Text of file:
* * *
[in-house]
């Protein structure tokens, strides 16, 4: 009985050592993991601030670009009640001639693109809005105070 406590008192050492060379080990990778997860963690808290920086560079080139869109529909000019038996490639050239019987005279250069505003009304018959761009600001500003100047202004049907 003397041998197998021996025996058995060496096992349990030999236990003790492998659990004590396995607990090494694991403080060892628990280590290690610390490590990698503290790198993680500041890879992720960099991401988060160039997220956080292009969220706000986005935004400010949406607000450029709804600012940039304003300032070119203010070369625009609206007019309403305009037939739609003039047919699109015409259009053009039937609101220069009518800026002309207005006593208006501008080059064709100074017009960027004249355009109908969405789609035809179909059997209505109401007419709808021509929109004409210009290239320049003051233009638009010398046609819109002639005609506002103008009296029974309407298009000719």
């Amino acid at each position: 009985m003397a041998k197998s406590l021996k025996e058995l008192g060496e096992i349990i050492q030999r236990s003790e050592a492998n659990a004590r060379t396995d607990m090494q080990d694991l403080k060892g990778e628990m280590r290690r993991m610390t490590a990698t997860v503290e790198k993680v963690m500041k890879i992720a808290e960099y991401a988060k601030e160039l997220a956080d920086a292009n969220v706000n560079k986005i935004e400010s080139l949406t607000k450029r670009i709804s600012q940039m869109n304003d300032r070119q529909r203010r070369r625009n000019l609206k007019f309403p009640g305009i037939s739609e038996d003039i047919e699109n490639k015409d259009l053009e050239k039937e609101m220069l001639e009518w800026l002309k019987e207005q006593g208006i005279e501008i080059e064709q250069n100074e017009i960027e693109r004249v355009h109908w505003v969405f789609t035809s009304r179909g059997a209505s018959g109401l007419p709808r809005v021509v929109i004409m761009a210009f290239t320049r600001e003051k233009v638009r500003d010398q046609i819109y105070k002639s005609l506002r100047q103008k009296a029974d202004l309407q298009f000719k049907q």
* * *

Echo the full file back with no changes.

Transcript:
[in-house]
């Protein structure tokens, strides 16, 4: 009985050592993991601030670009009640001639693109809005105070 406590008192050492060379080990990778997860963690808290920086560079080139869109529909000019038996490639050239019987005279250069505003009304018959761009600001500003100047202004049907 003397041998197998021996025996058995060496096992349990030999236990003790492998659990004590396995607990090494694991403080060892628990280590290690610390490590990698503290790198993680500041890879992720960099991401988060160039997220956080292009969220706000986005935004400010949406607000450029709804600012940039304003300032070119203010070369625009609206007019309403305009037939739609003039047919699109015409259009053009039937609101220069009518800026002309207005006593208006501008080059064709100074017009960027004249355009109908969405789609035809179909059997209505109401007419709808021509929109004409210009290239320049003051233009638009010398046609819109002639005609506002103008009296029974309407298009000719």
């Amino acid at each position: 009985m003397a041998k197998s406590l021996k025996e058995l008192g060496e096992i349990i050492q030999r236990s003790e050592a492998n659990a004590r060379t396995d607990m090494q080990d694991l403080k060892g990778e628990m280590r290690r993991m610390t490590a990698t997860v503290e790198k993680v963690m500041k890879i992720a808290e960099y991401a988060k601030e160039l997220a956080d920086a292009n969220v706000n560079k986005i935004e400010s080139l949406t607000k450029r670009i709804s600012q940039m869109n304003d300032r070119q529909r203010r070369r625009n000019l609206k007019f309403p009640g305009i037939s739609e038996d003039i047919e699109n490639k015409d259009l053009e050239k039937e609101m220069l001639e009518w800026l002309k019987e207005q006593g208006i005279e501008i080059e064709q250069n100074e017009i960027e693109r004249v355009h109908w505003v969405f789609t035809s009304r179909g059997a209505s018959g109401l007419p709808r809005v021509v929109i004409m761009a210009f290239t320049r600001e003051k233009v638009r500003d010398q046609i819109y105070k002639s005609l506002r100047q103008k009296a029974d202004l309407q298009f000719k049907q």